Anticonvulsant drug effects on spontaneous thalamocortical rhythms in vitro: Phenytoin, carbamazepine, and phenobarbital

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Zhang YF and Coulter DA (1996) Anticonvulsant drug effects on spontaneous thalamocortical rhythms in vitro: Phenytoin, carbamazepine, and phenobarbital. Epilepsy Res 23:1 55–70.

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Abstract: When perfused with a medium containing no added Mg2+, rodent thalamocortical brain slices generate spontaneous generalized thalamocortical discharges of several types. Two of these discharges, termed simple and complex thalamocortical burst complexes (sTBCs and cTBCs), are physiologically and pharmacologically similar to the spike-wave discharges of generalized absence epilepsy and to the discharges underlying generalized tonic-clonic seizures, respectively. In a further characterization of the pharmacology of generalized thalamocortical discharges recorded in rodent thalamocortical slices, the actions of anticonvulsants effective in control of partial and generalized tonic-clonic seizures, but not generalized absence seizures, were studied on these rhythms. The effects of phenytoin, carbamazepine, and phenobarbital were tested against sTBCs and cTBCs recorded in vitro in rodent thalamocortical slices. When applied in clinically relevant concentrations, phenytoin and carbamazepine were very effective in reducing or blocking cTBCs. These drugs were much less effective in controlling sTBCs. Phenobarbital was effective in controlling both sTBCs and cTBCs, but the level of block was greater for cTBCs. Therefore, it appears that sTBCs and cTBCs are quite distinct in their relative sensitivity to anticonvulsant drugs, and this differential sensitivity parallels the relative effectiveness of these drugs in controlling generalized absence and generalized tonic-clonic seizures.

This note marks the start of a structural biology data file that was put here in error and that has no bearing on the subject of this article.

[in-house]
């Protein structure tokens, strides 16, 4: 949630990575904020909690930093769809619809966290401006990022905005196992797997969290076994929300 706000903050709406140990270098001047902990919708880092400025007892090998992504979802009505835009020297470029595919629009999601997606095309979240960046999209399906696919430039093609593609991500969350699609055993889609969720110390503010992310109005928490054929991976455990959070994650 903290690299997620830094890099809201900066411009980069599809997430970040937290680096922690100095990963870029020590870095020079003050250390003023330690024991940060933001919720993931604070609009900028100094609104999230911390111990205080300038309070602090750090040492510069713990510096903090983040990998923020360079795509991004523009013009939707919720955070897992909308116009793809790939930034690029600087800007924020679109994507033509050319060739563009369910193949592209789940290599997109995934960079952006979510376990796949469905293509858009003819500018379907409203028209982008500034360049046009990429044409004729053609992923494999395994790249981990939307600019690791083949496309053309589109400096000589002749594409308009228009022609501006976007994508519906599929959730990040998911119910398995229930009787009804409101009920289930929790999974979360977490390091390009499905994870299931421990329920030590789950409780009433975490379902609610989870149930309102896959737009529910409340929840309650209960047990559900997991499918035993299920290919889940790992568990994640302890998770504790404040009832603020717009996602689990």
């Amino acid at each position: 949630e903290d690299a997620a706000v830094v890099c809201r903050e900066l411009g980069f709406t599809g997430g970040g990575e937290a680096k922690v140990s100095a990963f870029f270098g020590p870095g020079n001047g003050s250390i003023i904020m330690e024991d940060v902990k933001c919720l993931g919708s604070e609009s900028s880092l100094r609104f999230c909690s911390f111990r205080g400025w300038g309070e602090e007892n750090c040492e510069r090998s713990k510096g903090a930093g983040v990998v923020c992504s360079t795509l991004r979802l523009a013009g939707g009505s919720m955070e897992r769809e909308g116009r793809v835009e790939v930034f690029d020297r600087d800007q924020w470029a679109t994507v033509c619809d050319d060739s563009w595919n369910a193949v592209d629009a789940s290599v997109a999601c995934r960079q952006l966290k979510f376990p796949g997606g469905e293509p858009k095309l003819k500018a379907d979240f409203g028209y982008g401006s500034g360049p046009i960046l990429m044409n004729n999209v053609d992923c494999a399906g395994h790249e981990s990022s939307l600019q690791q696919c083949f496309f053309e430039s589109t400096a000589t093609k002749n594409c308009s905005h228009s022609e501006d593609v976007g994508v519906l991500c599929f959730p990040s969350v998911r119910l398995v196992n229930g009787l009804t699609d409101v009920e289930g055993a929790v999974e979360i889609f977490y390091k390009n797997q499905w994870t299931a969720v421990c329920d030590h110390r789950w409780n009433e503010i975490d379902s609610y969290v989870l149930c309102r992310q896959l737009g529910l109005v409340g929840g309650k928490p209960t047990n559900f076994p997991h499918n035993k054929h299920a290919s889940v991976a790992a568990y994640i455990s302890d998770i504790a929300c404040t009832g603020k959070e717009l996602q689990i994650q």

Keywords: Generalized absence epilepsy; Seizure; Spike-wave discharge; Generalized tonic-clonic seizure; Thalamus; Cortex


Using a specialized slice preparation that includes both thalamus and cortex, Zhang and Coulter lowered magnesium in the artificial cerebrospinal fluid bathing the tissue, presumably reducing block of the NMDA-type glutamate receptor, resulting in bursts of activity in thalamus and cortex. Classifying these bursts as simple or complex, the authors find that the three widely used anti-seizure drugs mentioned in the title greatly reduce complex bursts, but have less impact on simple bursts. Additional study of NMDAR in ictogenesis in Rafiq et al., 1995 from the same group.


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